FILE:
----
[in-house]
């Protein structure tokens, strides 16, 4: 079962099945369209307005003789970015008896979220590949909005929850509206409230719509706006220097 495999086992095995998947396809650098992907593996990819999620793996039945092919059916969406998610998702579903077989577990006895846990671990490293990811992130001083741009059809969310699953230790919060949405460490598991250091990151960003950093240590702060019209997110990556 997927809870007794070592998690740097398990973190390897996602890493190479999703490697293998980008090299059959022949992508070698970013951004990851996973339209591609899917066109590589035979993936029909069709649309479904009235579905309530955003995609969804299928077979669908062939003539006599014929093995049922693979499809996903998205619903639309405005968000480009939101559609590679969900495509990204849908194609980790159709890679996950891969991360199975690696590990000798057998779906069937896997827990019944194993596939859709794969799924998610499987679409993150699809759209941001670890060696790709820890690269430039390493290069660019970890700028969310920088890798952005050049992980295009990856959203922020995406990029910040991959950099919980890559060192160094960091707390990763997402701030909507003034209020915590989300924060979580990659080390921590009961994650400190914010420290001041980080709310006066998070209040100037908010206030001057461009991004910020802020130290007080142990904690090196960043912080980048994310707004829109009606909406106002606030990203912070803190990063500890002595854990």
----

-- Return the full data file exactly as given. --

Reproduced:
[in-house]
């Protein structure tokens, strides 16, 4: 079962099945369209307005003789970015008896979220590949909005929850509206409230719509706006220097 495999086992095995998947396809650098992907593996990819999620793996039945092919059916969406998610998702579903077989577990006895846990671990490293990811992130001083741009059809969310699953230790919060949405460490598991250091990151960003950093240590702060019209997110990556 997927809870007794070592998690740097398990973190390897996602890493190479999703490697293998980008090299059959022949992508070698970013951004990851996973339209591609899917066109590589035979993936029909069709649309479904009235579905309530955003995609969804299928077979669908062939003539006599014929093995049922693979499809996903998205619903639309405005968000480009939101559609590679969900495509990204849908194609980790159709890679996950891969991360199975690696590990000798057998779906069937896997827990019944194993596939859709794969799924998610499987679409993150699809759209941001670890060696790709820890690269430039390493290069660019970890700028969310920088890798952005050049992980295009990856959203922020995406990029910040991959950099919980890559060192160094960091707390990763997402701030909507003034209020915590989300924060979580990659080390921590009961994650400190914010420290001041980080709310006066998070209040100037908010206030001057461009991004910020802020130290007080142990904690090196960043912080980048994310707004829109009606909406106002606030990203912070803190990063500890002595854990």